I’ve spent 22 years navigating online spaces, yet with their constant changes, I still learn new things every day. That change is what inspires me, and it’s what creates new opportunities. It’s my job to help you determine which of those will create digital success.
I don’t tell many people, but I grew up in Auckland (Christchurch people can be a bit sensitive about Aucklanders…). After a completing a degree in marketing and economics I roamed the world for a few years, following the snow.
Eventually I settled in Christchurch, the perfect place to live for an outdoors person, and in the mid-1990s started one of the country’s first digital agencies. It was the perfect merger of my background in marketing, and my passion for technology.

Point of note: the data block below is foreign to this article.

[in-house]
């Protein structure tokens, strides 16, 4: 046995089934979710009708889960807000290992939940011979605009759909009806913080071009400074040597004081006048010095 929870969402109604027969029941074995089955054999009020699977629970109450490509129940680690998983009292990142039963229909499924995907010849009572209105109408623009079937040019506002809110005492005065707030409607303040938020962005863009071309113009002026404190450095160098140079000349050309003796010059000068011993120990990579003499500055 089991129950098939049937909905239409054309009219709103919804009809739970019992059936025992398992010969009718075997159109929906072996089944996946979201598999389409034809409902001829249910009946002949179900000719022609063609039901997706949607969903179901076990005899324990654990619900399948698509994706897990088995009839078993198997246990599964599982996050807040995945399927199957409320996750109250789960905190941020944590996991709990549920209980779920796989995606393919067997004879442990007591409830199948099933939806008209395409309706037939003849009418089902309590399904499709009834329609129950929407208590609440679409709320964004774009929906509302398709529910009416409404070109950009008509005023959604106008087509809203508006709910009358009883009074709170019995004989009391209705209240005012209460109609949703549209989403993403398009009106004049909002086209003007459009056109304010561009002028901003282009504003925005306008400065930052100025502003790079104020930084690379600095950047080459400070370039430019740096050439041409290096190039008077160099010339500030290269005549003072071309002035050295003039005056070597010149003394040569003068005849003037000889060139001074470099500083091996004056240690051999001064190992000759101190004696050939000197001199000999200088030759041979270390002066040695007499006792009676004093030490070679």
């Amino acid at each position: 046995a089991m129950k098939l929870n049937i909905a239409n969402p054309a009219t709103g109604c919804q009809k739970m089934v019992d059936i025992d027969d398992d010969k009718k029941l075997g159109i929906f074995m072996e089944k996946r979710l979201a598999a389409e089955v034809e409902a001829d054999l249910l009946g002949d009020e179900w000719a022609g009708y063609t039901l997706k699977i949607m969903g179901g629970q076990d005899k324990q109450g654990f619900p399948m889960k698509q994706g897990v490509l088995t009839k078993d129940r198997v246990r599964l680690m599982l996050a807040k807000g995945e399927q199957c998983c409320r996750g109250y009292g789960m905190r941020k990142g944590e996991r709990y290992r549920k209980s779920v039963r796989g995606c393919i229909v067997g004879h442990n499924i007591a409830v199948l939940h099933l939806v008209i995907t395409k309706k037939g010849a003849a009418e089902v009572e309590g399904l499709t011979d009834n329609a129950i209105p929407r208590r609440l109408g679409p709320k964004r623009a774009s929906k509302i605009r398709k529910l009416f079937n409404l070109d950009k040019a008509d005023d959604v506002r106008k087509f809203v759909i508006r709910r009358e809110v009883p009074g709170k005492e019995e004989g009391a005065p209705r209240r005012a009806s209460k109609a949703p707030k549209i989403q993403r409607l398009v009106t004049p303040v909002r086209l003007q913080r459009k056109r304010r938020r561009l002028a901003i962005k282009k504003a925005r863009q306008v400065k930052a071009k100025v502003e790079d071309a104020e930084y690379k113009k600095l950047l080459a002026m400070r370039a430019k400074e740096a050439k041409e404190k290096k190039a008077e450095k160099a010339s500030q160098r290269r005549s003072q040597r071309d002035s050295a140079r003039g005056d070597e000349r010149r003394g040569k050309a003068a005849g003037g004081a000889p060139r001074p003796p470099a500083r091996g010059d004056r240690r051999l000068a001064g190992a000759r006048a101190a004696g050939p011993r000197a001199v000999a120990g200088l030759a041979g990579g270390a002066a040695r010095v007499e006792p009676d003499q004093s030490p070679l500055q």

And it’s about keeping an eye on the bigger picture. Essentially, the questions I ask are “what does success look like for you? In 12 months’ time, how will we know if your digital project has been successful?”.
Having said that, it’s not surprising that I still play (a lot) with technology. Customer relationship management is a big interest, not because I love stalking people, but because we want to deliver a more relevant experience—which in turn means they are more likely to do business with you. Add to that a dose of personalisation, geotargeting, and designing programmes around these technologies, and you can sort of visualise my day.
A key part of my role is understanding “what’s next” and how partners can benefit from it. This to me is the truly fun part; the unknown, the digital sandbox, and the sheer challenge of trying to understand the business application of new trends and technologies. Currently my favourite is even more personalised experiences, possibly using machine learning and AI. There are some really exciting times ahead.
At the end of the day, I head home to my “urban farm”: our inner-city oasis where I pursue my other passion of beekeeping. Yes, my world of strategy, technology and marketing is perfectly balanced by the organised and structured life of bees and their colonies.